Animal Forest
Genre Life simulation, Role-playing game
Developer(s) Nintendo EAD
Publisher(s) Nintendo
Distributor(s) Nintendo
Composer(s) Kazumi Totaka
Kenta Nagata
Toru Minegishi
Shinobu Tanaka
Series Animal Crossing
Platform(s) Nintendo 64, iQue Player
Release Date Nintendo 64
JP April 14, 2001
iQue Player
CHN November 21, 2003
Mode(s) Single-player

Animal Forest (Dōbutsu no Mori)is a life simulation, role-playing game developed by Nintendo EAD and published and distributed by Nintendo. The game was originally released in Japan for the Nintendo 64 with a Nintendo GameCube version, Animal Forest+ coming out in Japan a few months later. The English version of the GameCube game was released outside of Japan as Animal Crossing. Nintendo Japan was so impressed with the results of the translation done by Nintendo of America's Treehouse division that they translated NOA's version back into Japanese and released it as Dōbutsu no Mori e+ (Animal Forest e+). Dōbutsu no Mori e+ sold 91,658 copies during its first week of sale.

Gameplay[edit | edit source]

Animal Crossing is a social simulator that has been dubbed a "communication game" by Nintendo. It is open-ended, and the player's character can live a separate life with little preset plot or mandatory tasks. Players assume the role of a new resident to the town. The gender and looks of the character depend on answers given to a cat named Rover on the train that the character takes to the town. There are also tasks that players can complete and goals they can achieve. The game is played in real-time-observing days, weeks, months and years using the clock inside the Nintendo 64 cartridge, though this doesn't allow the passing of time in-between game sessions to affect the game. Many real-life events and holidays span the year, including Independence Day, Halloween, the Harvest Festival (Thanksgiving), and Toy Day (Christmas). Other, regular activities such as fishing tournaments and early-morning fitness classes also occur. When players stop playing, they can talk to their Gyroid, a creature next to their house, to save.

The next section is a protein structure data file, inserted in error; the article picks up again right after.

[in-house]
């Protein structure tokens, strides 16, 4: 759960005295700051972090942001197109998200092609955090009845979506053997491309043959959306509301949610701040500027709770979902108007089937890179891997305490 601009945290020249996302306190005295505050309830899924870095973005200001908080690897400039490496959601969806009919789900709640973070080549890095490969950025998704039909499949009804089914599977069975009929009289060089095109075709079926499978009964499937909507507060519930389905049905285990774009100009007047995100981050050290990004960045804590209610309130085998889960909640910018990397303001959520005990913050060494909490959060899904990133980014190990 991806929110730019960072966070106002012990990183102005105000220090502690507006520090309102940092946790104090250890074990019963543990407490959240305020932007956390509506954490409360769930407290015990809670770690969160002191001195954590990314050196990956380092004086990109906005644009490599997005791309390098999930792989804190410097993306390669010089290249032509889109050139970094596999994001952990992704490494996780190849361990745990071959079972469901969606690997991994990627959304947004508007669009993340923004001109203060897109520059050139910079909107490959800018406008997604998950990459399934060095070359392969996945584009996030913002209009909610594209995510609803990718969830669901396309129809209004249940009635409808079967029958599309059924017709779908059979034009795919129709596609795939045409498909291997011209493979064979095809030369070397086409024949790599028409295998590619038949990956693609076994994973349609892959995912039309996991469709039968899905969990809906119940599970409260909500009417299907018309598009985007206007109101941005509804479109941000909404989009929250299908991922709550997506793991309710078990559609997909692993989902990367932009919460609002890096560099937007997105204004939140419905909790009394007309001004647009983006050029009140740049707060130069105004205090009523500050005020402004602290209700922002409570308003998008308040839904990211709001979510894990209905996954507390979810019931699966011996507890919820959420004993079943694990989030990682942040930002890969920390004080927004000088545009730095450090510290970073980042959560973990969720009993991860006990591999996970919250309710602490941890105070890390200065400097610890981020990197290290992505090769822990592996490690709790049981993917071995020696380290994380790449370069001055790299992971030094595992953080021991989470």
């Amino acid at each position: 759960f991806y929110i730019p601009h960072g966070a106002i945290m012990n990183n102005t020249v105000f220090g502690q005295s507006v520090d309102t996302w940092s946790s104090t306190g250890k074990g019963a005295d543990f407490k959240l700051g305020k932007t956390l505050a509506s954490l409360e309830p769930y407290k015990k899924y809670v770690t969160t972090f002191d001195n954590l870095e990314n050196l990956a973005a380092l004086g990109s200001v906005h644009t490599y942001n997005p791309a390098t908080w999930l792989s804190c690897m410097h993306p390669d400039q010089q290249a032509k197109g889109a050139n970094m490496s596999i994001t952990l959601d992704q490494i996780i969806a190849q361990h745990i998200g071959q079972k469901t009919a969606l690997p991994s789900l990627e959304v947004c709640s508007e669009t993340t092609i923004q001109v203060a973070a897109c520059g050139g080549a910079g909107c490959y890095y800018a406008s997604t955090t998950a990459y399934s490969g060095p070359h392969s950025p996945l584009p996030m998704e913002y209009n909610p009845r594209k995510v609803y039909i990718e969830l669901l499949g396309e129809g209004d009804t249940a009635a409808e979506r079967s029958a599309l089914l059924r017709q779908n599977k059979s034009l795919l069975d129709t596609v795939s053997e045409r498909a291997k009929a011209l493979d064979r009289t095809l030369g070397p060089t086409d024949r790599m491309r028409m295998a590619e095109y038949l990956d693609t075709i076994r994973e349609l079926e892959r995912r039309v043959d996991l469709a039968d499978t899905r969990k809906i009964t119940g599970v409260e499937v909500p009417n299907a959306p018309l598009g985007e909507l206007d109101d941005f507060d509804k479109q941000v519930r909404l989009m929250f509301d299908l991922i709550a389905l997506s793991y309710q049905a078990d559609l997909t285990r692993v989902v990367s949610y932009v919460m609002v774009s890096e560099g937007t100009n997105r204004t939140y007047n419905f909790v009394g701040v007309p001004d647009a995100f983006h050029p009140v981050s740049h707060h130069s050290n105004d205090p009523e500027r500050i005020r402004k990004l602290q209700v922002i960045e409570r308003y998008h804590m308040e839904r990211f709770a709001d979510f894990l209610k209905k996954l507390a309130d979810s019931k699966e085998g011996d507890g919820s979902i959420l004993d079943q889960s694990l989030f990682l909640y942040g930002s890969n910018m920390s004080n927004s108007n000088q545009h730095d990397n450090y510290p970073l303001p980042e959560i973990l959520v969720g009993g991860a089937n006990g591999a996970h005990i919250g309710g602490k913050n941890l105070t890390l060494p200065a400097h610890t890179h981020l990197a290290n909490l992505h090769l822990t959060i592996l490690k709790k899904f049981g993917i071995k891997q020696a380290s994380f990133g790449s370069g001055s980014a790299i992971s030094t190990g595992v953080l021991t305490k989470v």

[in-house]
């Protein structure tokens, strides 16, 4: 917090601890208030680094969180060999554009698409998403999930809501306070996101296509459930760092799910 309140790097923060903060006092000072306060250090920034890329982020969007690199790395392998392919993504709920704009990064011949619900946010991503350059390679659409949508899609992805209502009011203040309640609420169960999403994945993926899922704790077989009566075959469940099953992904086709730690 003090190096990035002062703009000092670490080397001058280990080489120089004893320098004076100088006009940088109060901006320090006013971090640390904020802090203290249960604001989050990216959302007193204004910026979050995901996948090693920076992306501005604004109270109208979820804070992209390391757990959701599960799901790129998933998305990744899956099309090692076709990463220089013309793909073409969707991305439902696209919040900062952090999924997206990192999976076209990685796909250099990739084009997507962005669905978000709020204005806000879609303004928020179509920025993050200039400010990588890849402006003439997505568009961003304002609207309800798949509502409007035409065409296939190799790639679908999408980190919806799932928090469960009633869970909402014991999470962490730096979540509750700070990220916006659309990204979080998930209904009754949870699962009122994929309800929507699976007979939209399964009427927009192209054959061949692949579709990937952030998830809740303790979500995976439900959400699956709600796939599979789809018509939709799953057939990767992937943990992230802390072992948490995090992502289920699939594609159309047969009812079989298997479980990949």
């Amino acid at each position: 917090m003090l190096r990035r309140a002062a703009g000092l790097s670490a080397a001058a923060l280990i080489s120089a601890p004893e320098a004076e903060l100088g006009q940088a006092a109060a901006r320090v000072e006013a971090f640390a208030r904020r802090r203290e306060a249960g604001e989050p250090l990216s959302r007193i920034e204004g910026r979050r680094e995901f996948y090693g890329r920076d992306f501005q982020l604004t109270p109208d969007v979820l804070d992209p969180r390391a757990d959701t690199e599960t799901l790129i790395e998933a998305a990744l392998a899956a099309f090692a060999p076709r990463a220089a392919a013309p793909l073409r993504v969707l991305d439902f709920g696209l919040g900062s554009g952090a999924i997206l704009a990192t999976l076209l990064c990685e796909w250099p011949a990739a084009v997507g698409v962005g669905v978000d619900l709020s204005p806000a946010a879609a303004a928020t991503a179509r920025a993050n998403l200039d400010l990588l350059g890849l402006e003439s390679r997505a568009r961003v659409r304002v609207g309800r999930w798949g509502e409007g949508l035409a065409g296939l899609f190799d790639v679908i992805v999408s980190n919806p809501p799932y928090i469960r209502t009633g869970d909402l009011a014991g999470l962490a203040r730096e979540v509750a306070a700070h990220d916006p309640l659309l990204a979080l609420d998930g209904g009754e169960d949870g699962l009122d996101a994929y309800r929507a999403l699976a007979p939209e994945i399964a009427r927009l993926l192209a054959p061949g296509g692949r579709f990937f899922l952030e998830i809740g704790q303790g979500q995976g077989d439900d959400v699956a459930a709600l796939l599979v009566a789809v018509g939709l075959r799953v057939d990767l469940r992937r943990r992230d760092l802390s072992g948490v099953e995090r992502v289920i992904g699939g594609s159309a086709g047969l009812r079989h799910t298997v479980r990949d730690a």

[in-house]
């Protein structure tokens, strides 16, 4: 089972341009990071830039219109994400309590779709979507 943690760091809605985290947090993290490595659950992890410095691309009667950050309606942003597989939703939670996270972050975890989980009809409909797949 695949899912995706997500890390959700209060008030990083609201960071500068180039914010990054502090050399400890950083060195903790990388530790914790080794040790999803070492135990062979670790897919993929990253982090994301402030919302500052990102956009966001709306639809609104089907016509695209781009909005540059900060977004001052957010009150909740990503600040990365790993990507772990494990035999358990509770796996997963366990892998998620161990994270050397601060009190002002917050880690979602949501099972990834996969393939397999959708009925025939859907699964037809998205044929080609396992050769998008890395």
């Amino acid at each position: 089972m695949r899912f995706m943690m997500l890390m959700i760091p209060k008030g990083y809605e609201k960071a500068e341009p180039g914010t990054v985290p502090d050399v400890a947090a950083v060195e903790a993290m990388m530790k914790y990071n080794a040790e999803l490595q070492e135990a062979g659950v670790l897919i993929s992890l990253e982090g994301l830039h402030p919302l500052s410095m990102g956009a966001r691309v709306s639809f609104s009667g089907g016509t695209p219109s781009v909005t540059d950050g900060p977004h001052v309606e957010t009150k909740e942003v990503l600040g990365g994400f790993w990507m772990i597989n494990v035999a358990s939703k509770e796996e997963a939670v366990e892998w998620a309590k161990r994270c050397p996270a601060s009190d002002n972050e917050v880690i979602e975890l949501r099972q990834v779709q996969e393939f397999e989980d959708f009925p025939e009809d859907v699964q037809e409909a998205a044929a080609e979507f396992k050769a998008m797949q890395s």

One of the main goals of the game, given to the player during the game's opening cut scenes, is to increase the size of the player's character's house. This house is the repository for furniture and other items acquired during the course of the game. It can be customized in several ways, such as roof color, furniture, music, wallpaper and flooring. These customizations are judged by the Happy Room Academy (HRA) every Sunday. Players are given the choice to receive HRA letters at the start of the game, however you are ultimately forced to.

Tom Nook, a tanuki in Animal Forest and a raccoon in the American and European Animal Crossing, runs the local store. At the beginning of the game, he gives the player their first house with a mortgage of 19,800 Bells (the in-game currency). On paying the debt, part of which is done through a part-time job with Nook, the house is expanded, prompting another debt from Nook. The house is expanded several times during the course of the game.

The Animal Crossing village initially contains six villagers, and more move in or out depending on the player's actions. All villagers are animals and each has a home that the player can visit. There are many possible interactions between the player and the villagers, including talking, trading items, completing tasks, writing letters, and, in Doubutsu No Mori e+, buying medicine for when they get sick. Villagers also interact with each other.

NES games[edit | edit source]

All the games are also available in the GameCube Animal Crossing.

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